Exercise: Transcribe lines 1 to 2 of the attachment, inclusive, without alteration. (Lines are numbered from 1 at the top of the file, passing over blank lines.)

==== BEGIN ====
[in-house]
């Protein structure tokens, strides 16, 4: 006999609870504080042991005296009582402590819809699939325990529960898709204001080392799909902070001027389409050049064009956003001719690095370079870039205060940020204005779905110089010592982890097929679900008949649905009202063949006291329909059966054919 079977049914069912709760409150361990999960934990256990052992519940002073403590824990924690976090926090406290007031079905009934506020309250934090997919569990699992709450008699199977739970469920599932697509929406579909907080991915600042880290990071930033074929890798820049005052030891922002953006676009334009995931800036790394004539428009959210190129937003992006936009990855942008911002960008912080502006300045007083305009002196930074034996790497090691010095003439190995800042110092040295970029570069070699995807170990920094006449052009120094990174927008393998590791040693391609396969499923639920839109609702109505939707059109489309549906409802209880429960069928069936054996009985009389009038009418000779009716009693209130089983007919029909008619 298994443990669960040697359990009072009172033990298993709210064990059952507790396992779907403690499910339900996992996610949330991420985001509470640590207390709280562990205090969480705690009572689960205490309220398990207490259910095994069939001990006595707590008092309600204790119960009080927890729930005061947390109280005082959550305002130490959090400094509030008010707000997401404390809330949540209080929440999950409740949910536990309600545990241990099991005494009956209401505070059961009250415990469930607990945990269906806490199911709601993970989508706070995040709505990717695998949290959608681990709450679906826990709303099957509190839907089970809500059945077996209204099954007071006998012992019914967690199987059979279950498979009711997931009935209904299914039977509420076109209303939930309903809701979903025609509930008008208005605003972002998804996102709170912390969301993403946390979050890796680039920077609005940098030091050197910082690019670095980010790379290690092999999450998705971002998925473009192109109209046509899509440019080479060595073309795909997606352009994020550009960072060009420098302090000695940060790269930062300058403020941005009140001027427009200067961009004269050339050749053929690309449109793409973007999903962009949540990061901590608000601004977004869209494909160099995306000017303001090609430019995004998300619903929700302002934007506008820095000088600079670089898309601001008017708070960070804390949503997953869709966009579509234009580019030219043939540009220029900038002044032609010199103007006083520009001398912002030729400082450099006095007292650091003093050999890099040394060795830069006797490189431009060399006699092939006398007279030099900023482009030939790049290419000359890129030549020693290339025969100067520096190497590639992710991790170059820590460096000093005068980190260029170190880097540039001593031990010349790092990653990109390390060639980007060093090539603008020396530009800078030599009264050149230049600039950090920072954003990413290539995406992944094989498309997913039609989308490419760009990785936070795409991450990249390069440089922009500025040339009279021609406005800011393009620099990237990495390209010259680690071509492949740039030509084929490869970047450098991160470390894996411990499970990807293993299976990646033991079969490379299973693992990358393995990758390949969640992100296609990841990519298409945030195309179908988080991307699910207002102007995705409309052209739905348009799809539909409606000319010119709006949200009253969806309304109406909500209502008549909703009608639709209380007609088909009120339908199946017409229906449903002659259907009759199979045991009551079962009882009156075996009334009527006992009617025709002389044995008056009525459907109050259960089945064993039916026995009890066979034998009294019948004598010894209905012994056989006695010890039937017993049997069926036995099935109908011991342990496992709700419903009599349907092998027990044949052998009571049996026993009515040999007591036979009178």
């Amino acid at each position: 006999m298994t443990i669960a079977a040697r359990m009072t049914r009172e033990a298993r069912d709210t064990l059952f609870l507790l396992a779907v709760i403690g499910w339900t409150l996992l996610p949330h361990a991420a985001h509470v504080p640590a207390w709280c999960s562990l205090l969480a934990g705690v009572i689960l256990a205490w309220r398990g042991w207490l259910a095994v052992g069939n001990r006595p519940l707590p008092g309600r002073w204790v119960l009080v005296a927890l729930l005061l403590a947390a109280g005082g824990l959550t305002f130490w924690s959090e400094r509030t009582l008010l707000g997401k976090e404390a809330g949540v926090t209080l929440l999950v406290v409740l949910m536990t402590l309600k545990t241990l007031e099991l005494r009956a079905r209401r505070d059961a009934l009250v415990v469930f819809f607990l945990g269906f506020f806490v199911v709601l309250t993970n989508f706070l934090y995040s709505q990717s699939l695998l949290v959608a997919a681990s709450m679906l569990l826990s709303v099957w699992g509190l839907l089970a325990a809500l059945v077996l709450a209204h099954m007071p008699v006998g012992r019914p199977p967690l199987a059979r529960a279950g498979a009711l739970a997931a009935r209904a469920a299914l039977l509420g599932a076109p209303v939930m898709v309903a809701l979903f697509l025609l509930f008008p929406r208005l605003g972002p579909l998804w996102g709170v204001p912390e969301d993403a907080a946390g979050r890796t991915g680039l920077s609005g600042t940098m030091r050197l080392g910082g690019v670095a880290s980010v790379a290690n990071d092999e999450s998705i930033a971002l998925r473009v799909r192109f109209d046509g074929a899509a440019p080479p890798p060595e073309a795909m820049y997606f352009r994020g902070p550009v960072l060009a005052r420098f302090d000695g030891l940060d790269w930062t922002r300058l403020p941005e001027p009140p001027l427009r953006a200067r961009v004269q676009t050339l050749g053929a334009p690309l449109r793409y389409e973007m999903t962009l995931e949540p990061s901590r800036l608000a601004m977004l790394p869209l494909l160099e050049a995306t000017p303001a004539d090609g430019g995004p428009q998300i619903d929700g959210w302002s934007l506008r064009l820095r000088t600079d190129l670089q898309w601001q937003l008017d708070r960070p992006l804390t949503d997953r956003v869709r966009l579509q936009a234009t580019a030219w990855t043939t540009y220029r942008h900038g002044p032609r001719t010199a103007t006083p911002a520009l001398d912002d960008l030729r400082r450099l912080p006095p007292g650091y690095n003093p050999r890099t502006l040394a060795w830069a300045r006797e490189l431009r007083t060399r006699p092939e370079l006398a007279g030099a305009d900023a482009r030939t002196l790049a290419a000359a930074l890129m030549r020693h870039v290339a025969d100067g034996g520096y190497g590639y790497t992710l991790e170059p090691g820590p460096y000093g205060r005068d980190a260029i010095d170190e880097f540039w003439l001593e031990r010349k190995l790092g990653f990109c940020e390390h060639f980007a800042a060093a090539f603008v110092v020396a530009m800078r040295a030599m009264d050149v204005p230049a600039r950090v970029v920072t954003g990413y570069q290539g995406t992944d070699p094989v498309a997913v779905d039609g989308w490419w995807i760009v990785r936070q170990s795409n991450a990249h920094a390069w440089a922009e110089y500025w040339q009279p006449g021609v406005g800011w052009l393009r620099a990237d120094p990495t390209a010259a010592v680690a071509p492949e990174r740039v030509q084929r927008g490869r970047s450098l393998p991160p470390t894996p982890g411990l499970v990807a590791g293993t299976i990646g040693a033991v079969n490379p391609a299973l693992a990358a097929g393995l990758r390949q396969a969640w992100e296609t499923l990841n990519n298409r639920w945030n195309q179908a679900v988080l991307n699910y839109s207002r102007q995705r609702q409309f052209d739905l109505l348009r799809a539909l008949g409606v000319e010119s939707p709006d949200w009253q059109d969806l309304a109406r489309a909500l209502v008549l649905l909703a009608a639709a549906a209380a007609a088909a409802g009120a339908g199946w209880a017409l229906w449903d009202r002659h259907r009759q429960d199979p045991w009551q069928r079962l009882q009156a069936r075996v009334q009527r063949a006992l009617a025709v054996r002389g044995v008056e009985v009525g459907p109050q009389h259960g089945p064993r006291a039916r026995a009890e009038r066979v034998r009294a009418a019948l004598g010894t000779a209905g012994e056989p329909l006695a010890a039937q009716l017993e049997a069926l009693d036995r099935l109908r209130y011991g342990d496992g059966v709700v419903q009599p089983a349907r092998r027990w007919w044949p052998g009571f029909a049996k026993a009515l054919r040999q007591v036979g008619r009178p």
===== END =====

[in-house]
């Protein structure tokens, strides 16, 4: 006999609870504080042991005296009582402590819809699939325990529960898709204001080392799909902070001027389409050049064009956003001719690095370079870039205060940020204005779905110089010592982890097929679900008949649905009202063949006291329909059966054919 079977049914069912709760409150361990999960934990256990052992519940002073403590824990924690976090926090406290007031079905009934506020309250934090997919569990699992709450008699199977739970469920599932697509929406579909907080991915600042880290990071930033074929890798820049005052030891922002953006676009334009995931800036790394004539428009959210190129937003992006936009990855942008911002960008912080502006300045007083305009002196930074034996790497090691010095003439190995800042110092040295970029570069070699995807170990920094006449052009120094990174927008393998590791040693391609396969499923639920839109609702109505939707059109489309549906409802209880429960069928069936054996009985009389009038009418000779009716009693209130089983007919029909008619 298994443990669960040697359990009072009172033990298993709210064990059952507790396992779907403690499910339900996992996610949330991420985001509470640590207390709280562990205090969480705690009572689960205490309220398990207490259910095994069939001990006595707590008092309600204790119960009080927890729930005061947390109280005082959550305002130490959090400094509030008010707000997401404390809330949540209080929440999950409740949910536990309600545990241990099991005494009956209401505070059961009250415990469930607990945990269906806490199911709601993970989508706070995040709505990717695998949290959608681990709450679906826990709303099957509190839907089970809500059945077996209204099954007071006998012992019914967690199987059979279950498979009711997931009935209904299914039977509420076109209303939930309903809701979903025609509930008008208005605003972002998804996102709170912390969301993403946390979050890796680039920077609005940098030091050197910082690019670095980010790379290690092999999450998705971002998925473009192109109209046509899509440019080479060595073309795909997606352009994020550009960072060009420098302090000695940060790269930062300058403020941005009140001027427009200067961009004269050339050749053929690309449109793409973007999903962009949540990061901590608000601004977004869209494909160099995306000017303001090609430019995004998300619903929700302002934007506008820095000088600079670089898309601001008017708070960070804390949503997953869709966009579509234009580019030219043939540009220029900038002044032609010199103007006083520009001398912002030729400082450099006095007292650091003093050999890099040394060795830069006797490189431009060399006699092939006398007279030099900023482009030939790049290419000359890129030549020693290339025969100067520096190497590639992710991790170059820590460096000093005068980190260029170190880097540039001593031990010349790092990653990109390390060639980007060093090539603008020396530009800078030599009264050149230049600039950090920072954003990413290539995406992944094989498309997913039609989308490419760009990785936070795409991450990249390069440089922009500025040339009279021609406005800011393009620099990237990495390209010259680690071509492949740039030509084929490869970047450098991160470390894996411990499970990807293993299976990646033991079969490379299973693992990358393995990758390949969640992100296609990841990519298409945030195309179908988080991307699910207002102007995705409309052209739905348009799809539909409606000319010119709006949200009253969806309304109406909500209502008549909703009608639709209380007609088909009120339908199946017409229906449903002659259907009759199979045991009551079962009882009156075996009334009527006992009617025709002389044995008056009525459907109050259960089945064993039916026995009890066979034998009294019948004598010894209905012994056989006695010890039937017993049997069926036995099935109908011991342990496992709700419903009599349907092998027990044949052998009571049996026993009515040999007591036979009178």